When it comes to swinging fast and hitting the ball far, names like Dustin Johnson, Lexi Thompson and Brooks Koepka come to mind.  When I hear that, however, I have one question that always comes to my mind…

Why are people talking about people who don’t crack 130 mph?  

On the World Long Drive, if you swing under 140 mph you aren’t even thought about. Wouldn’t it make more sense to talk about what the long drive world is doing in relation to increasing club speed?

Don’t get me wrong, DJ, JT and everyone else in the 120+ mph club is quite spectacular and hit the ball a long ways with incredible accuracy.  But if we are going to specifically discuss club head speed, the sport scientist in me would want to study the guys and girls who swing it the fastest in the world.  This is where I came to the conclusion that most golfers have no idea how the two different athletes’ training would differ and where they would be similar. What follows is an attempt to outline three simple differences between PGA/LPGA Tour Players and World Long Drive Competitors.

1.) Get Big

This is one of the big “no-no’s” in golf, right?  “Don’t get too big or else you won’t be able to swing.”

Well, the long drive competitors are all trying to get as big as they can while still maintaining their mobility.  Think of gymnasts, they are some of the most flexible and mobile humans on earth but they are strong as all heck too!  That is basically what long drive competitors are going for as well.

As a side note, those little guys like Rory and JT who swing it super fast are also attempting to put some size on as well in order to help with resilience to injury.  The reason for this is because they swing it incredibly fast with relatively little mass putting them at a higher risk for injury.

Before we go any farther, I want to make a point that nothing in this article matters if the golfers don’t have the requisite mobility to be able to rotate.  The four main rotary centers of the body for the golf swing are the neck, the shoulders, the thoracic spine and the hips. If you want to see where you stand in these areas, check out At Home Golf Fitness Assessment you can take sitting in your living room.  It is simple and you will know right away if you have areas you need to address if you have limits in these areas.  OK, back to getting bigger.

So why are they trying to get bigger?  The reason is a simple math equation. Power = Force + Speed.  The more force that a golfer can produce increases one of the main components to increase their club head speed.  The more body mass a golfer has, the more force they are going to be able to produce with relatively less effort. For example, a 150 lb golfer will have to move a lot faster to create 130 mph of club speed than a 250 lb golfer.  Think Ernie Els vs Justin Thomas. Silky smooth vs jumping off the ground.

Now don’t mistake big for slow.  These athletes in the long drive world are cycling their training throughout the year and will have periods where they look at putting on some mass, but they also spend a crazy amount of time training their nervous system to be fast.  This is where we come to a second difference.

2. Get Fast

When it comes to the World Long Drive, these guys and girls train for some incredible power.  Using light bands and many of the exercises you see on the Golf Channel are mostly just warm up, cool down or auxiliary work for these long drive guys and girls.  While Tour players, juniors and most other golfers will also want to train to get faster, the long drive competitor is going to generally take it to another level.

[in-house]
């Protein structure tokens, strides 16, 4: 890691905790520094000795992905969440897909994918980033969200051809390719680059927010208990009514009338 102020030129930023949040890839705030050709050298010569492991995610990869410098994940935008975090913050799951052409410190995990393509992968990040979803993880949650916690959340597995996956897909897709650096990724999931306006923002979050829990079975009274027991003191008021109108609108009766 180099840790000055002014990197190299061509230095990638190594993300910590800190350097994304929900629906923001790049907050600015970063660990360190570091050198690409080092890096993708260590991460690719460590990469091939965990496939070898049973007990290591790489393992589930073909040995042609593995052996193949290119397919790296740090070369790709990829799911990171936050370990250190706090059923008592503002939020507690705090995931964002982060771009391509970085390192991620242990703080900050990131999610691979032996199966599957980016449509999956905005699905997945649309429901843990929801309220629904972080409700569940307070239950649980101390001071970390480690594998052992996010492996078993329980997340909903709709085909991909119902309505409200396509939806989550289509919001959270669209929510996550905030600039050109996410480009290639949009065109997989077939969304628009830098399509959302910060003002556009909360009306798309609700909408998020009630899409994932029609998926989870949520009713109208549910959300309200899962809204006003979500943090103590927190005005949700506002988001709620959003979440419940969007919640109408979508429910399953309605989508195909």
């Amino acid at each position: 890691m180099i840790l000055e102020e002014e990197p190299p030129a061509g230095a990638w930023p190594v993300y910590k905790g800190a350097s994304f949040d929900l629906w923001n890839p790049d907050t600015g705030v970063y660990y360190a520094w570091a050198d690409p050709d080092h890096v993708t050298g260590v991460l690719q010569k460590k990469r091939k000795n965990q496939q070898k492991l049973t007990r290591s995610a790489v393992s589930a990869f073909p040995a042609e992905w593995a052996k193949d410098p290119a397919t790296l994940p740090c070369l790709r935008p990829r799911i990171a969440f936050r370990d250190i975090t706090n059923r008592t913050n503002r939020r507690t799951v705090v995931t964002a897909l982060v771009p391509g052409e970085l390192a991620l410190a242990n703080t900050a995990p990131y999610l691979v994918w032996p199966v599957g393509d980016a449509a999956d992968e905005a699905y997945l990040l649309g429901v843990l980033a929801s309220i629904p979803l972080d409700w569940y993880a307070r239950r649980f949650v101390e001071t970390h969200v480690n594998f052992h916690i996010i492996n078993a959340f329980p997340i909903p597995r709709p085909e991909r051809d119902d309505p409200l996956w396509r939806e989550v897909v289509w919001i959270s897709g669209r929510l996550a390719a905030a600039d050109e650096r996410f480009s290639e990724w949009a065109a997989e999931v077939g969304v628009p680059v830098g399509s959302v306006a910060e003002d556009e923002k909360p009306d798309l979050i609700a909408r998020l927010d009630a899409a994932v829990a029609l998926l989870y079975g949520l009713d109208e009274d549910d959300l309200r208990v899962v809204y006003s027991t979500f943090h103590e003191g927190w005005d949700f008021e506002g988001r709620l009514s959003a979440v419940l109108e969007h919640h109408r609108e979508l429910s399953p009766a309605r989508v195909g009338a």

They are going to be training incredibly intense and hitting the nervous system from many different angles.  Most golfers have used medicine balls for throws, bands or cables for some rotary speed work and probably some boxes for jumps and landings.  Long drive competitors are going to do all this plus some form of barbell olympic lifts or pulls and likely some intense sprint training to maximize acceleration and top end speeds.

They are also likely utilizing cycled triphasic routines with post activation potentiation and a heavy focus on eccentric training at different times of the years.  Long drive competitors also work on maximizing their force generation curves and working to maximize the efficiency of their entire system to absorb, transfer and express elastic energy as well as possible.

The long drive golfer is going to spend quite a bit more time in the gym than the PGA/LPGA golf professional because the physical demands of their sports differ.  Both will spend a TON of time working on their sport, but how they work on their sport and the percentage of time they put towards the different elements will vary widely.

3. Energy Systems

Think of the PGA/LPGA golfers we see on TV as 200 meter to 400 meter sprinters.  They need to be fast, explosive and prepared for an event that will not only test their technical skill and physical preparation, but also their ability to be powerful over a period of time.

Long Drive Competitors on the other hand, are more like your 100 meter sprinters.  They need to be all the same things as the 200-400 meter runners, but more so focused on the power and explosiveness and not so much on making it last for very long.   Because of this, their training is focused similarly with longer rest periods at times to allow for more explosive recover. They focus on being maximally powerful and explosive without as much concern for having to do it over and over again for hundreds of thousands of swings.

While they don’t take as many swings, each swing they take is a maximal all out effort to obliterate that little while ball on the tee as far into the stratosphere as they can…and hopefully on the grid.

So the next time you talk about how impressive the guys and girls on Tour are and how far they hit the ball, don’t forget to bring up the competitors on the World Long Drive.